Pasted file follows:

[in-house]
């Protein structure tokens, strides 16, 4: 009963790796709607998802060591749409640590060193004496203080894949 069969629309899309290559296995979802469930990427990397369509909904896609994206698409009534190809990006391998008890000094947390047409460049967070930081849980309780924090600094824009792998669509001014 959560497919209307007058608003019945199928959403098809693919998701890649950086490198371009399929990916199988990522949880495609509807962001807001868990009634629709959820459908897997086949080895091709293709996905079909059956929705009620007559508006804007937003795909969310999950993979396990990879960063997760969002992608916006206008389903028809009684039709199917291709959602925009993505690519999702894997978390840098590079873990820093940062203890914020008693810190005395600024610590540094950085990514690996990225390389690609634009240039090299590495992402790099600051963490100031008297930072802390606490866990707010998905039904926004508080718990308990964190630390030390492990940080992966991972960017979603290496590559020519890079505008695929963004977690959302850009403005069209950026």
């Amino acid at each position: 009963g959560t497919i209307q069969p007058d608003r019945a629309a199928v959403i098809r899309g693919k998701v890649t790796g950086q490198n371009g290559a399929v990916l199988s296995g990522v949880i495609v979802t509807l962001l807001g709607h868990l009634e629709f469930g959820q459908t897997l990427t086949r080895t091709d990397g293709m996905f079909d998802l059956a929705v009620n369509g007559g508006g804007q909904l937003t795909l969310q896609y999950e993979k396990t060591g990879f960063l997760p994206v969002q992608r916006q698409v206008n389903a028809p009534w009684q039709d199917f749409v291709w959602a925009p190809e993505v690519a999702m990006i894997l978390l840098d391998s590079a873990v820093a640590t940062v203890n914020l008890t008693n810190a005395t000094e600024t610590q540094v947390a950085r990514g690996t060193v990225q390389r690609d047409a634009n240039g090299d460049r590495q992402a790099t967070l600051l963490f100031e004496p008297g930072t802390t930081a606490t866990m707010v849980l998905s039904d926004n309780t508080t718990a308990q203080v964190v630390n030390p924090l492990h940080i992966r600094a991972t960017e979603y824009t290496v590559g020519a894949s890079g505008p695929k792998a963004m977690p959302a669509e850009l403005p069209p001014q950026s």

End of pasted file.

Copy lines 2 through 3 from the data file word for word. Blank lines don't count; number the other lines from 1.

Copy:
């Protein structure tokens, strides 16, 4: 009963790796709607998802060591749409640590060193004496203080894949 069969629309899309290559296995979802469930990427990397369509909904896609994206698409009534190809990006391998008890000094947390047409460049967070930081849980309780924090600094824009792998669509001014 959560497919209307007058608003019945199928959403098809693919998701890649950086490198371009399929990916199988990522949880495609509807962001807001868990009634629709959820459908897997086949080895091709293709996905079909059956929705009620007559508006804007937003795909969310999950993979396990990879960063997760969002992608916006206008389903028809009684039709199917291709959602925009993505690519999702894997978390840098590079873990820093940062203890914020008693810190005395600024610590540094950085990514690996990225390389690609634009240039090299590495992402790099600051963490100031008297930072802390606490866990707010998905039904926004508080718990308990964190630390030390492990940080992966991972960017979603290496590559020519890079505008695929963004977690959302850009403005069209950026």
């Amino acid at each position: 009963g959560t497919i209307q069969p007058d608003r019945a629309a199928v959403i098809r899309g693919k998701v890649t790796g950086q490198n371009g290559a399929v990916l199988s296995g990522v949880i495609v979802t509807l962001l807001g709607h868990l009634e629709f469930g959820q459908t897997l990427t086949r080895t091709d990397g293709m996905f079909d998802l059956a929705v009620n369509g007559g508006g804007q909904l937003t795909l969310q896609y999950e993979k396990t060591g990879f960063l997760p994206v969002q992608r916006q698409v206008n389903a028809p009534w009684q039709d199917f749409v291709w959602a925009p190809e993505v690519a999702m990006i894997l978390l840098d391998s590079a873990v820093a640590t940062v203890n914020l008890t008693n810190a005395t000094e600024t610590q540094v947390a950085r990514g690996t060193v990225q390389r690609d047409a634009n240039g090299d460049r590495q992402a790099t967070l600051l963490f100031e004496p008297g930072t802390t930081a606490t866990m707010v849980l998905s039904d926004n309780t508080t718990a308990q203080v964190v630390n030390p924090l492990h940080i992966r600094a991972t960017e979603y824009t290496v590559g020519a894949s890079g505008p695929k792998a963004m977690p959302a669509e850009l403005p069209p001014q950026s």